The “Think Positive and Feel Happy!” movement often makes it hard to accept that feeling down occasionally is part of life.
Life is not always as bright and shiny as an Instagram filter. My stepdad (let’s call him dad) lost his voice because of cancer. He needs a hand-held device to talk and sounds like an electric shaver, but he is a successful consultant/salesman who loves to tell stories. How? He doesn’t let life get him down. My dad stays optimistic and never gives up.
This is probably one of the reasons I am an optimistic person too. Besides that, I am very aware of the fact that I was born in a rich country full of opportunities, I am healthy, I have a job, friends and family. Not only that, but I live in Barcelona, one of the most beautiful cities in the world.
My positive attitude helps me a lot, but it can also make it hard for me to accept my dark side. I don’t like to feel sad “for no reason.”
Fortunately, these moments are rare, and normally it has something to do with premenstrual grumpiness or a lack of sleep after a night out. But when the dark side does take over, I tend to lock myself up in my apartment, eat four pudding desserts and trigger the Everyone-Is-Having-Fun-Except-Me-Stupid-Happy-People feeling by scrolling through Instagram and Facebook posts.
I hate to feel sorry for myself, because I don’t have any reason to complain. But I also know that feeling down once in a while is completely normal.
The dark clouds blow over quicker if I embrace my sad feeling. And at a certain moment, normally after a couple of hours and a good night sleep, I start to count my blessings again, think of my dad, and say to myself: “Hofman, 4 desserts is the max, close your laptop, stop whining and get off the couch.”
The moment I stop whining, I grab my notebook to write, cook something healthy, go out for a coffee with friends or drag myself to yoga or kung fu. I’ve learned how to lift myself up pretty easily, and I have my friends and family to help me with it.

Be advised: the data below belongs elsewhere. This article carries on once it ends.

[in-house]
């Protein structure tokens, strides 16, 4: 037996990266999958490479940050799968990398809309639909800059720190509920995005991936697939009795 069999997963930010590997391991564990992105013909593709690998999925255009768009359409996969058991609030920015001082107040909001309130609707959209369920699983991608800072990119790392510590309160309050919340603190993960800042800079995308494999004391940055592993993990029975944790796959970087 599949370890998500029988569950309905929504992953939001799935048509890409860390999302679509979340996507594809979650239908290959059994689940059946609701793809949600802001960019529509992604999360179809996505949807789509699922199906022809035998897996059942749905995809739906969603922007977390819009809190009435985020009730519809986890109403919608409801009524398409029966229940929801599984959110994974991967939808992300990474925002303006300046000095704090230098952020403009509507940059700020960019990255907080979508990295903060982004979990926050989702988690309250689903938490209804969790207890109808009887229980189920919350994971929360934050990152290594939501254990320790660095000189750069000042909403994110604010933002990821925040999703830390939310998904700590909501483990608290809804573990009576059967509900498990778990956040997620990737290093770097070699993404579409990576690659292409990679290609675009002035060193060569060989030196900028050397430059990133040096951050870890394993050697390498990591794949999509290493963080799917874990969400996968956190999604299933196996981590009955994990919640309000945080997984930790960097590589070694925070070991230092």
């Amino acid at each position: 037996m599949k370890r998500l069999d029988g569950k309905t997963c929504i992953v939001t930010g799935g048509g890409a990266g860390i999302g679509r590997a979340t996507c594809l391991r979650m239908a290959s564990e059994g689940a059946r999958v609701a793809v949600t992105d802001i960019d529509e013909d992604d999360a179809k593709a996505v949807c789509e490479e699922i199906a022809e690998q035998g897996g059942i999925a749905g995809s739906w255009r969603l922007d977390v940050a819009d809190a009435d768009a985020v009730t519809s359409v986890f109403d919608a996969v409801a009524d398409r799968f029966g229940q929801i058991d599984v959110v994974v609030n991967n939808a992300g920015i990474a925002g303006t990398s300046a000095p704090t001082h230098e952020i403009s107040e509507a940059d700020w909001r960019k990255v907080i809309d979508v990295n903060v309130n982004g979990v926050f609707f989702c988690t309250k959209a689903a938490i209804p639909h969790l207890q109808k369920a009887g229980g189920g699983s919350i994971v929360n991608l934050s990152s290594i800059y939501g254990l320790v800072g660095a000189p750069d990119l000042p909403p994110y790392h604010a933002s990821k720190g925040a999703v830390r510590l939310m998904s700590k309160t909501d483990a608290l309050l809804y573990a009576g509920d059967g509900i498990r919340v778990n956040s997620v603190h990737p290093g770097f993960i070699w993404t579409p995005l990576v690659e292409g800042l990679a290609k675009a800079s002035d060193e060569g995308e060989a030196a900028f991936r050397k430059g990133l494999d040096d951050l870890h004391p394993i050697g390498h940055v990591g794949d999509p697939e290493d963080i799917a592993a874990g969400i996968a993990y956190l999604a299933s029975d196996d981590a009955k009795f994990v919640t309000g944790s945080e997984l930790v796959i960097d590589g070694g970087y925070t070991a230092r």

But there are also a lot of people who suffer from a chronic depression. And you can’t just think or yoga your way out of a depression.
If you always try to stay positive and you don’t know what it means to be depressed, you can fall into the trap of judging people who are battling something you don’t understand. Besides that, it is hard to see the people you love struggling with heavy thoughts and it can be difficult to recognize depression.
Diagnosing should be done by professionals, but there are some signs that could indicate there is more going on than a Leave-Me- Alone-I-Want-To-Eat-Pudding-But-I-Will-Be-Fine-Tomorrow day.
In certain cases, depressed people don’t seem to care about anything anymore. They can lose interest in work, sex and hobbies. They can be extremely tired and suffer from headaches, stomach problems, and back pain. Depression can make your loved ones say hurtful things or lash out in anger, because they can’t connect with the person they love most. Problems with alcohol or drugs can also be a sign.
Putting that extra pressure on by saying “there is so much to live for” or “look at the bright side of life” can cause a lot of harm in cases of a depression. Someone can start to blame him or herself for being “so negative.”
Depression is an illness and can’t be solved with a positive pep talk. Yes, you could encourage your loved one to join you to for a long stroll along the beach, because exercise is always good and scheduled activities help those struggling with depression avoid ruminating. But more importantly than giving advice – and sometimes very challenging – is listening without judgement and with a lot of patience. Ask how you can help and check in on them! Let them know they aren’t in it alone and that you are there to offer support.
Don’t be afraid to tell your person you are worried, or to ask if your loved one has thought about getting professional help. Keep in mind you can’t “fix” or “rescue” a person, neither is it your fault for not being able to. And never forget to take care of yourself, because you can collapse under the weight trying to help someone else.
Don’t ignore your own feelings. Embrace your own sadness caused by seeing the person you love depressed. And most of all, just be there.